How to Survive a Snake Bite

How to Survive a Snake Bite

Snake bites are pretty rare but they can be a serious threat for anybody that spends time in the wilderness. It is important that you take all the necessary precautions to avoid the risk of snake bites in the first place, but should you get bitten, you should follow the tips below.

How To Prevent A Snake Bite

  • Before heading out you should take the time to learn everything you can about the environment. This includes understanding which snakes you may encounter.
  • Never allow yourself to become distracted with what you are doing. Always be fully alert with every step and movement you make. Never reach into or under areas where you can not see. Piles of brush and dead leaves are often home to snakes and other critters. A walking stick can be useful to prod areas before stepping to alert the snake of your presence before your foot gets there.
  • Try to stick to the trails where possible.
  • Never sleep directly on the ground. Elevation and some type of bounded shelter is ideal.
  • Try to avoid being in water, but if you have to, move slowly to prevent startling.
  • Use a light of some kind at the first signs of darkness. Not only will the light help you see snakes but it will also alert them of a presence, making them less likely to attack due to being startled.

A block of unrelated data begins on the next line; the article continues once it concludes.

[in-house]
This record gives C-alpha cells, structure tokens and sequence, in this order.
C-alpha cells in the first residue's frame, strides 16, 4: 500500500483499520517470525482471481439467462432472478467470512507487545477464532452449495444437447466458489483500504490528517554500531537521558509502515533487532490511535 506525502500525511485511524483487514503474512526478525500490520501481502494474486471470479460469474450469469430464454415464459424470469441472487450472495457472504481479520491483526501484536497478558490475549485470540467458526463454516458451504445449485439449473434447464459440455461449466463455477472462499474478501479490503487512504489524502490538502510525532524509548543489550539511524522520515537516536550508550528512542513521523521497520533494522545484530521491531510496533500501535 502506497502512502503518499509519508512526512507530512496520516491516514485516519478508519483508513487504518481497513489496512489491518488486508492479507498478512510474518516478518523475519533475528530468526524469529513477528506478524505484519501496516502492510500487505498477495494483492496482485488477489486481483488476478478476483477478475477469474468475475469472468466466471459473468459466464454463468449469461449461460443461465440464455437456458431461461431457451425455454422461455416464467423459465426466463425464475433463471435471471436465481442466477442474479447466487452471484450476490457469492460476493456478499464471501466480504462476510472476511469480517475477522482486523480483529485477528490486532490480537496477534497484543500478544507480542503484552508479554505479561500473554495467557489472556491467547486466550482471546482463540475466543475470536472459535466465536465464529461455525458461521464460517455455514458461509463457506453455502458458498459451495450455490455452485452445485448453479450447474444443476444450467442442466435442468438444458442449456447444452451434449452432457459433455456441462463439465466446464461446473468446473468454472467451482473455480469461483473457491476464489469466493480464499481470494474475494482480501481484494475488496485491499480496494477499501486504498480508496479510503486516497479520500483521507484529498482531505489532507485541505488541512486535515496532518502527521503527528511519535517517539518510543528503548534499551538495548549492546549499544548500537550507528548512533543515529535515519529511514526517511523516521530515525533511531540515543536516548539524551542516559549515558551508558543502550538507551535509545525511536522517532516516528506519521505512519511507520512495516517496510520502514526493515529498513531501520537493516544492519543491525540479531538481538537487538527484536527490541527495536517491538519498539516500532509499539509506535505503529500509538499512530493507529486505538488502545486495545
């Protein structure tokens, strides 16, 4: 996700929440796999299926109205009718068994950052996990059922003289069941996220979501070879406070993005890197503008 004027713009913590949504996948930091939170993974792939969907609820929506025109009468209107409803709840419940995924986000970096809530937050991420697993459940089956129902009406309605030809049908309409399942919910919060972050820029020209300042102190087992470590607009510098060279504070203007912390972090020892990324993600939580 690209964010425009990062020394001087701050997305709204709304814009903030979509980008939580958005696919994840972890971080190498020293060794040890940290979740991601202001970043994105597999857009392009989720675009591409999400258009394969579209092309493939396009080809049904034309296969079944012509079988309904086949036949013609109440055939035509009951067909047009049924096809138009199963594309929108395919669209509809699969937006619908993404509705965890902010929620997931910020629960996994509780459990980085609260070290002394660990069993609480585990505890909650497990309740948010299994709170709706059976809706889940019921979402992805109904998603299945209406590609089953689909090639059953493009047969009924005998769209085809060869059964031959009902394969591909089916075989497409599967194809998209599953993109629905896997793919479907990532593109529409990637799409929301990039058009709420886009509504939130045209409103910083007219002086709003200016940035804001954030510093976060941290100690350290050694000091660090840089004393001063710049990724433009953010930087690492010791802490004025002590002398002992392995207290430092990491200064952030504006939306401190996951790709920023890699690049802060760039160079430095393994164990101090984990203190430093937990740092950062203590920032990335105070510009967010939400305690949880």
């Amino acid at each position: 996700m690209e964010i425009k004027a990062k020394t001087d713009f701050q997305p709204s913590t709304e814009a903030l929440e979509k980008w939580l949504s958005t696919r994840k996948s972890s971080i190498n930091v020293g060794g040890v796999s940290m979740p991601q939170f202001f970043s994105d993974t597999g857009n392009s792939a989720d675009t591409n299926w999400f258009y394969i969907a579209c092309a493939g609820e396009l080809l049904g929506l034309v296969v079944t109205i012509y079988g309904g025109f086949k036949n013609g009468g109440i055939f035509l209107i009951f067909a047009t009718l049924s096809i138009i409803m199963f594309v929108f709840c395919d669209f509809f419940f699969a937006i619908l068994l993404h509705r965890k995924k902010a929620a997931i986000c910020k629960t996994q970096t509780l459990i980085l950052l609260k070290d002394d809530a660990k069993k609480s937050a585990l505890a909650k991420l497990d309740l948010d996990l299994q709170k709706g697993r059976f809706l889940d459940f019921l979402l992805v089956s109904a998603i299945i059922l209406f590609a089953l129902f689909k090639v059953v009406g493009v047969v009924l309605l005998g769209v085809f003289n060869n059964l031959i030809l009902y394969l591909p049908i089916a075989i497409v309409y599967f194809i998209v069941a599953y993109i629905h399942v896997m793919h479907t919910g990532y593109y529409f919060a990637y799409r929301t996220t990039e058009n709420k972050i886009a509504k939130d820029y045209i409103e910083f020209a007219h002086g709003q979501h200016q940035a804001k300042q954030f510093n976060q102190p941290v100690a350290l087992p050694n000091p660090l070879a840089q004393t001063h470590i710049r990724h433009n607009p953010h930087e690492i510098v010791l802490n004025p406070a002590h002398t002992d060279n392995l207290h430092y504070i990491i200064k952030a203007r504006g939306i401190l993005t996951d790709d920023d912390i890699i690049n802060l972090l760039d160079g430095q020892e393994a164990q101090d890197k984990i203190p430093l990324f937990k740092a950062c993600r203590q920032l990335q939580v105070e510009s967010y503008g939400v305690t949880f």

• Wear snake protective gear like snake boots or gloves designed to prevent a snakes fangs from penetrating.
  • Remember that snakes can climb so you should pay just as much attention to what is going on above as you do below.

What To Do If You’re Bitten By A Snake

  • Contact 999 (911 if in the US) for help as soon as possible. The faster you can get an antivenom the better.
  • Once bitten, try not to move unless you really have to. It is important that you remain calm and relaxed.
  • Do not elevate the bitten area, keep it below the level of the heart.
  • Do not consume caffiene, energy drinks, alcohol, medications, or any type of drug.
  • Do not apply a tourniquet or ice.
  • Remove any constricting clothing or jewelry like watches, necklaces, or tight clothes.
  • Clean the wound and cover, but try not to rub too much or apply pressure.
  • Only use a suction technique if you feel it would take too long to reach medical help. This technique often doesn’t help, cutting an incision should only be done by professionals.
  • Don’t apply ice to the wound. Ice can cause tissue and skin damage and inhibits the removal of venom when using a suction device.

Survivalist

Craig Burr is the founder and editor of UK Survival Guides.He has a passion for emergency preparedness and survival that he wants to share with others through the use of articles and gear reviews.Stay safe!

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